Home prices have risen in five major markets, while continuing to fall in the rest of the country, according to the S&P/Case-Shiller home price index for August, released Tuesday.

The largest price declines are in rust belt cities, although Tampa came out as the big loser as speculators abandoned properties.

“The fall in home prices is showing no real signs of a slowdown or turnaround," says Robert J. Shiller, co-creator of the index and chief economist for MacroMarkets LLC.

The Case-Shiller indexes track multiple sales of the same homes in an attempt to screen out price differences caused by shifts in the size and type of houses being sold. Some housing economists consider these indexes the best gauge of national and metro real-estate values.

Here are the changes in the August price level from a year earlier for single-family homes.

5 Cities Where Prices Rose

1. Seattle: 5.7
2. Charlotte: 5.6
3. Portland: 2.8
4. Atlanta: 0.8
5. Dallas: 0.5

15 Cities Where Prices Fell

1. Tampa: -10.1
2. Detroit: -9.3
3. San Diego: -8.3
4. Phoenix: -8.0
5. Miami: -7.8
6. Las Vegas: -7.6
7. Washington, D.C.: -7.2
8. Los Angeles: -5.7
9. San Francisco: -4.2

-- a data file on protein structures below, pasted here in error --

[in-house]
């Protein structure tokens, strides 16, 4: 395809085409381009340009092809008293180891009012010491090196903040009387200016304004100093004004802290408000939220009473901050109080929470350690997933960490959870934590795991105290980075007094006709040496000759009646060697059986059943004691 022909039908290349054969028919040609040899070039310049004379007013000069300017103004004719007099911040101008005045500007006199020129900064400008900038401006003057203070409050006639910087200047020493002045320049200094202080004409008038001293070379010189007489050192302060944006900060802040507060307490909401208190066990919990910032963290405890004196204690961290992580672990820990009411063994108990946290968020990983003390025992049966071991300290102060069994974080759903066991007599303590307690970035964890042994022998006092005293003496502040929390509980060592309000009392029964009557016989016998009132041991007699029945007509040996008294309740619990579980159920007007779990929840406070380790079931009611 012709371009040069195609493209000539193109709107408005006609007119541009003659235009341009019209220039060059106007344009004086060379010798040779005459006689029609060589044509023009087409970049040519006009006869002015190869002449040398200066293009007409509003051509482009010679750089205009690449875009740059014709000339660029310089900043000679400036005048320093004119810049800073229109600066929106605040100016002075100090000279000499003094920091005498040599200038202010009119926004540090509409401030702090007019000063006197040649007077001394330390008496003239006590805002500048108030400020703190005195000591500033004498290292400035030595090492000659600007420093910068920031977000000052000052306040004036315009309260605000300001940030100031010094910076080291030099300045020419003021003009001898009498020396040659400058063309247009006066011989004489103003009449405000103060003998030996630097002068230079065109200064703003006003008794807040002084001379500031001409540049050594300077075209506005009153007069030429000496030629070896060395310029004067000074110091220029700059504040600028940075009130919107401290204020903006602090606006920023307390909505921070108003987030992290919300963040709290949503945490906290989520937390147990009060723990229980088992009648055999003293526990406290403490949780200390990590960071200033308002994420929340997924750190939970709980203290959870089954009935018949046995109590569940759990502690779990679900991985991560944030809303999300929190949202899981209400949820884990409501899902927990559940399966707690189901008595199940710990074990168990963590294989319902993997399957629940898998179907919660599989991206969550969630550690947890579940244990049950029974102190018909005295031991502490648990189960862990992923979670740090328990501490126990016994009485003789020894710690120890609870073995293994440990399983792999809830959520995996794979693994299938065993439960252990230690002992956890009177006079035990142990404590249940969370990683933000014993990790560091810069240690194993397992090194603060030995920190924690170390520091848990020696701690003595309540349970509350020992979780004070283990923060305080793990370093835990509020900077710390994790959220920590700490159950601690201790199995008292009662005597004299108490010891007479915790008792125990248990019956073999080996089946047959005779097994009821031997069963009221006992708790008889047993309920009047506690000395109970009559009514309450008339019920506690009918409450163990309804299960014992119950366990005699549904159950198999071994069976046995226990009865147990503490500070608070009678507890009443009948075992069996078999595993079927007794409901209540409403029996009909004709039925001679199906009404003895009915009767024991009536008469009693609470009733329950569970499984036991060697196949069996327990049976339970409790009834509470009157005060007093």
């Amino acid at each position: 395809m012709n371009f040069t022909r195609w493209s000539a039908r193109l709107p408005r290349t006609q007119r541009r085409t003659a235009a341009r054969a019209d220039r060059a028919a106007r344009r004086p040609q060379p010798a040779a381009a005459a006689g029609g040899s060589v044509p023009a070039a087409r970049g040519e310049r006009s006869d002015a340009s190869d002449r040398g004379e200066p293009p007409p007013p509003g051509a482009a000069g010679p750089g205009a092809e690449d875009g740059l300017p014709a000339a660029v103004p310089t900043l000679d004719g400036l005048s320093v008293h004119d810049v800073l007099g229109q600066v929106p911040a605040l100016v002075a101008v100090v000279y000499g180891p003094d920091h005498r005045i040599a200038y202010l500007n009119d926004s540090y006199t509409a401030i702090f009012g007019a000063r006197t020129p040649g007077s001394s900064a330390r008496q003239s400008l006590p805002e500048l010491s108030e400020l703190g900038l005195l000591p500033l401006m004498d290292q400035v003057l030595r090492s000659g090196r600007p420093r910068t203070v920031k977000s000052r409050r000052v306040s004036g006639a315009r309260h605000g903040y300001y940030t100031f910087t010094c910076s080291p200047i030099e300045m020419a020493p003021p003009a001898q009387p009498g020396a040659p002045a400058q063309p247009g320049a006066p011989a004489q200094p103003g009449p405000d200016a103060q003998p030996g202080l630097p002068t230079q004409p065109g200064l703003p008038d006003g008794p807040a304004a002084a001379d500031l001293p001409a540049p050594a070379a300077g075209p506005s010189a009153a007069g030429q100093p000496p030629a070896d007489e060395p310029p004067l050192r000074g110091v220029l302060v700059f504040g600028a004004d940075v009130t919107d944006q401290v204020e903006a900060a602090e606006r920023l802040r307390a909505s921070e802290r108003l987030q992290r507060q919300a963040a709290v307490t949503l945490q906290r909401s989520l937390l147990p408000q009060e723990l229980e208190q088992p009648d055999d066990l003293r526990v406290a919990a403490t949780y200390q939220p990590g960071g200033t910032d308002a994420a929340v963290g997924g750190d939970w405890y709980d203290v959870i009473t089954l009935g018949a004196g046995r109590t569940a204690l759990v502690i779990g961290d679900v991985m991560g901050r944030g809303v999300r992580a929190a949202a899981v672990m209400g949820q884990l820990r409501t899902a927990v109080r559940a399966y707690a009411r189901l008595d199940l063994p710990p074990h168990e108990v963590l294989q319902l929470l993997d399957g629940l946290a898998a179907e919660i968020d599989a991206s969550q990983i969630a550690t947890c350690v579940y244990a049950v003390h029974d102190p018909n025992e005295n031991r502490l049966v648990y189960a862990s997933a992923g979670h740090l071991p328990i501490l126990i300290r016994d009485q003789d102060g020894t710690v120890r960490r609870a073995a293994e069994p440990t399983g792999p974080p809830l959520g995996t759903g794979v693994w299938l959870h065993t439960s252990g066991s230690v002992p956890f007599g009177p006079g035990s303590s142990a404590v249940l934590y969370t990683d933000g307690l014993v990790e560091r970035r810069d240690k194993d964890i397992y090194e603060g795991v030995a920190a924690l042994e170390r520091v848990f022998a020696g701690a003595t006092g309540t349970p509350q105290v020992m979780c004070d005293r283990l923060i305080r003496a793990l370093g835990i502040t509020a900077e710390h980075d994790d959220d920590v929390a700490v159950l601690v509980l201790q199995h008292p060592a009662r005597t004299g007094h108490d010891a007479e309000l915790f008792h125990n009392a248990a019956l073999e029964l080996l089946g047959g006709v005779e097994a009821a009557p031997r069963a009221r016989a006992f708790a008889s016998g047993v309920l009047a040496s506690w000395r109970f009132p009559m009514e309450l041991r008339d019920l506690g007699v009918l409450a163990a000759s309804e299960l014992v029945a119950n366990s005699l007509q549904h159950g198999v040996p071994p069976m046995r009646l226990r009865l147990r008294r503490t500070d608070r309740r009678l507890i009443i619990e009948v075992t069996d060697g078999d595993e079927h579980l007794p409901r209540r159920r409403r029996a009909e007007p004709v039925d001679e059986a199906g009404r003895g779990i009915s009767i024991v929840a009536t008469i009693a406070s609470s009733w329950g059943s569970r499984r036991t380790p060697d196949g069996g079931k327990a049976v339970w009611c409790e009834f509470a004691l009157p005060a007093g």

10. Cleveland: -4.1
11. Minneapolis: -4.0
12. New York: -3.8
13. Boston: -3.6
14. Chicago: -1.3
15. Denver: -0.4

Source: The Wall Street Journal, Rex Nutting, and S&P Case-Shiller Index (10/31/07)

Fed Cuts Rate a Quarter Point, Banks Respond

Fed Cuts Rate a Quarter Point, Banks Respond
The Federal Reserve cut the federal funds rate by one-quarter percentage point to 4.5 percent Wednesday.

In response, commercial banks, including Bank of America, Wells Fargo, and KeyCorp., announced that they were cutting their prime lending rate — for certain credit cards, home equity lines of credit, and other loans — by a corresponding amount, to 7.5 percent.

The decline in these rates generally also pushes down first mortgage and refinance rates.

The Fed policymakers supporting Wednesday's rate cut said the action was needed to "forestall some of the adverse effects on the broader economy" that might arise from the housing and credit troubles that have wreaked havoc on Wall Street over the past few months.

But Fed policymakers said the current and the previous rate cut in September should be enough to “roughly balance” the risk to the economy from inflation.

Most economists are taking that statement to mean that the Fed probably will leave the funds rate alone when it next meets on Dec. 11, the last session of the year.

Source: The Associated Press, Jeannine Aversa (11/31/07)